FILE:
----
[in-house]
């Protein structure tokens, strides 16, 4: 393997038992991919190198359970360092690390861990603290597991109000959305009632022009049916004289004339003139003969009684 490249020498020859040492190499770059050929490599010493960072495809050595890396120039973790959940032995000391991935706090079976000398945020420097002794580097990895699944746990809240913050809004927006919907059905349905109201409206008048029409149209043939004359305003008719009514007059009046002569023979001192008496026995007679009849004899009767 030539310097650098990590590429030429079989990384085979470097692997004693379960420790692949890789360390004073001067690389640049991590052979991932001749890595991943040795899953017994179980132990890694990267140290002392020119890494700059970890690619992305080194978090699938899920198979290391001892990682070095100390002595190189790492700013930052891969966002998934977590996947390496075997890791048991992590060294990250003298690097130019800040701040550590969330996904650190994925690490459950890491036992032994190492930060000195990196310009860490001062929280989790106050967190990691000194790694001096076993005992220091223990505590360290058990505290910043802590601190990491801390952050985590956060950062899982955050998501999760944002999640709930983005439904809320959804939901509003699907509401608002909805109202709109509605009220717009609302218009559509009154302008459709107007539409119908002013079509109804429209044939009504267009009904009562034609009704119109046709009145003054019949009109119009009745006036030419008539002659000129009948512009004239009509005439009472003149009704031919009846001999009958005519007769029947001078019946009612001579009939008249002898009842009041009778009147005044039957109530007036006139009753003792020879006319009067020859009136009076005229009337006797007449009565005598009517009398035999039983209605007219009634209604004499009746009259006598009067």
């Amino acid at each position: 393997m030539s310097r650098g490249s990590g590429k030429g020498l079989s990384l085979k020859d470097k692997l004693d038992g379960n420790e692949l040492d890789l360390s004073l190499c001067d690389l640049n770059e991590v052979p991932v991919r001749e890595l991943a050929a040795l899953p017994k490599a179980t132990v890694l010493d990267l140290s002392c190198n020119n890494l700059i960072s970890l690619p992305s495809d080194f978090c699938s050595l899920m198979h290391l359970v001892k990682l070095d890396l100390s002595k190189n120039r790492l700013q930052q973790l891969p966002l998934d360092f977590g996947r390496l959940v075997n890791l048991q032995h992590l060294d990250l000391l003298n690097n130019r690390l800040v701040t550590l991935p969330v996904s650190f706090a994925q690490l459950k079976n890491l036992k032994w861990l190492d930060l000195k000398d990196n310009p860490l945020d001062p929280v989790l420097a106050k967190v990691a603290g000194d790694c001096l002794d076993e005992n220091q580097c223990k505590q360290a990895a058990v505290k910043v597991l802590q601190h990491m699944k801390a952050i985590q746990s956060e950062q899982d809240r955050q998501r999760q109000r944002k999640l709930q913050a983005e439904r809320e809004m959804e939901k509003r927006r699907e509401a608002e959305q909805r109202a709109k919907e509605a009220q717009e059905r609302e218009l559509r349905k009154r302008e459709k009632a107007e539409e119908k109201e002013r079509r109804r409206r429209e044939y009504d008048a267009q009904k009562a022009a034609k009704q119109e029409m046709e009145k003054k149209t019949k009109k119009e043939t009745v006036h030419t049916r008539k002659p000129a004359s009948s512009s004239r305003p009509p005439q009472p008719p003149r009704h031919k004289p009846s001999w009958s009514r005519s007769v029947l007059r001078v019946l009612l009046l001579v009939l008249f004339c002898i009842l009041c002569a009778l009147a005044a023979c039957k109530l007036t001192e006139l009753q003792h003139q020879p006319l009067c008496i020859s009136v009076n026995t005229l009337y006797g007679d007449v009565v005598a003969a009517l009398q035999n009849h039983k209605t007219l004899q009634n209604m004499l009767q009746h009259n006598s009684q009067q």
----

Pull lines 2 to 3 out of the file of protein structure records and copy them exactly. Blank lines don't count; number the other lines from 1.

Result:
């Protein structure tokens, strides 16, 4: 393997038992991919190198359970360092690390861990603290597991109000959305009632022009049916004289004339003139003969009684 490249020498020859040492190499770059050929490599010493960072495809050595890396120039973790959940032995000391991935706090079976000398945020420097002794580097990895699944746990809240913050809004927006919907059905349905109201409206008048029409149209043939004359305003008719009514007059009046002569023979001192008496026995007679009849004899009767 030539310097650098990590590429030429079989990384085979470097692997004693379960420790692949890789360390004073001067690389640049991590052979991932001749890595991943040795899953017994179980132990890694990267140290002392020119890494700059970890690619992305080194978090699938899920198979290391001892990682070095100390002595190189790492700013930052891969966002998934977590996947390496075997890791048991992590060294990250003298690097130019800040701040550590969330996904650190994925690490459950890491036992032994190492930060000195990196310009860490001062929280989790106050967190990691000194790694001096076993005992220091223990505590360290058990505290910043802590601190990491801390952050985590956060950062899982955050998501999760944002999640709930983005439904809320959804939901509003699907509401608002909805109202709109509605009220717009609302218009559509009154302008459709107007539409119908002013079509109804429209044939009504267009009904009562034609009704119109046709009145003054019949009109119009009745006036030419008539002659000129009948512009004239009509005439009472003149009704031919009846001999009958005519007769029947001078019946009612001579009939008249002898009842009041009778009147005044039957109530007036006139009753003792020879006319009067020859009136009076005229009337006797007449009565005598009517009398035999039983209605007219009634209604004499009746009259006598009067």
């Amino acid at each position: 393997m030539s310097r650098g490249s990590g590429k030429g020498l079989s990384l085979k020859d470097k692997l004693d038992g379960n420790e692949l040492d890789l360390s004073l190499c001067d690389l640049n770059e991590v052979p991932v991919r001749e890595l991943a050929a040795l899953p017994k490599a179980t132990v890694l010493d990267l140290s002392c190198n020119n890494l700059i960072s970890l690619p992305s495809d080194f978090c699938s050595l899920m198979h290391l359970v001892k990682l070095d890396l100390s002595k190189n120039r790492l700013q930052q973790l891969p966002l998934d360092f977590g996947r390496l959940v075997n890791l048991q032995h992590l060294d990250l000391l003298n690097n130019r690390l800040v701040t550590l991935p969330v996904s650190f706090a994925q690490l459950k079976n890491l036992k032994w861990l190492d930060l000195k000398d990196n310009p860490l945020d001062p929280v989790l420097a106050k967190v990691a603290g000194d790694c001096l002794d076993e005992n220091q580097c223990k505590q360290a990895a058990v505290k910043v597991l802590q601190h990491m699944k801390a952050i985590q746990s956060e950062q899982d809240r955050q998501r999760q109000r944002k999640l709930q913050a983005e439904r809320e809004m959804e939901k509003r927006r699907e509401a608002e959305q909805r109202a709109k919907e509605a009220q717009e059905r609302e218009l559509r349905k009154r302008e459709k009632a107007e539409e119908k109201e002013r079509r109804r409206r429209e044939y009504d008048a267009q009904k009562a022009a034609k009704q119109e029409m046709e009145k003054k149209t019949k009109k119009e043939t009745v006036h030419t049916r008539k002659p000129a004359s009948s512009s004239r305003p009509p005439q009472p008719p003149r009704h031919k004289p009846s001999w009958s009514r005519s007769v029947l007059r001078v019946l009612l009046l001579v009939l008249f004339c002898i009842l009041c002569a009778l009147a005044a023979c039957k109530l007036t001192e006139l009753q003792h003139q020879p006319l009067c008496i020859s009136v009076n026995t005229l009337y006797g007679d007449v009565v005598a003969a009517l009398q035999n009849h039983k209605t007219l004899q009634n209604m004499l009767q009746h009259n006598s009684q009067q």